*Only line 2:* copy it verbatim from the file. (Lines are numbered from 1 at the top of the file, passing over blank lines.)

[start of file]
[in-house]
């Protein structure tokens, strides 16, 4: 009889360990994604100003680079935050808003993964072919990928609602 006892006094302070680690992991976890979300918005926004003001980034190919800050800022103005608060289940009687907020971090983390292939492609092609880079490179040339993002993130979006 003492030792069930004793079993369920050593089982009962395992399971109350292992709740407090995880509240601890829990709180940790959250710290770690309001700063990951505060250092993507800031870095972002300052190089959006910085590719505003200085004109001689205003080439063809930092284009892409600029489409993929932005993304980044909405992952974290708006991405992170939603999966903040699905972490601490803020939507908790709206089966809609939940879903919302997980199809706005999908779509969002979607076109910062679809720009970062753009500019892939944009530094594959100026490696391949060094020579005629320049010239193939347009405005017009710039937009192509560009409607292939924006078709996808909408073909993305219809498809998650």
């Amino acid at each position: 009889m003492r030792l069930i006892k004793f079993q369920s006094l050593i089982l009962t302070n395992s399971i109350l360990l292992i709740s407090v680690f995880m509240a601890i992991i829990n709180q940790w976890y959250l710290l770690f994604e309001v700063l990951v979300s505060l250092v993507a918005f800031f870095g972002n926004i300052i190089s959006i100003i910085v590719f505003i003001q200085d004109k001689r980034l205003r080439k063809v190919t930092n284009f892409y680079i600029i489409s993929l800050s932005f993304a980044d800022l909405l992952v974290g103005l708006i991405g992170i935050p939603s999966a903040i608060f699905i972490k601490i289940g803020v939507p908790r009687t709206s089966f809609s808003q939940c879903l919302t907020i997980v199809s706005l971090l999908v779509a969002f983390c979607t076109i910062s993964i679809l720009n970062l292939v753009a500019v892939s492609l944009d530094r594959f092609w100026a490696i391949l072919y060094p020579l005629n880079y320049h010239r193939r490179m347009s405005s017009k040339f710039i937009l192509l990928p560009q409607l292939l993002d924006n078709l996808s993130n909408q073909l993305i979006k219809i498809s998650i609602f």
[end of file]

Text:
């Protein structure tokens, strides 16, 4: 009889360990994604100003680079935050808003993964072919990928609602 006892006094302070680690992991976890979300918005926004003001980034190919800050800022103005608060289940009687907020971090983390292939492609092609880079490179040339993002993130979006 003492030792069930004793079993369920050593089982009962395992399971109350292992709740407090995880509240601890829990709180940790959250710290770690309001700063990951505060250092993507800031870095972002300052190089959006910085590719505003200085004109001689205003080439063809930092284009892409600029489409993929932005993304980044909405992952974290708006991405992170939603999966903040699905972490601490803020939507908790709206089966809609939940879903919302997980199809706005999908779509969002979607076109910062679809720009970062753009500019892939944009530094594959100026490696391949060094020579005629320049010239193939347009405005017009710039937009192509560009409607292939924006078709996808909408073909993305219809498809998650």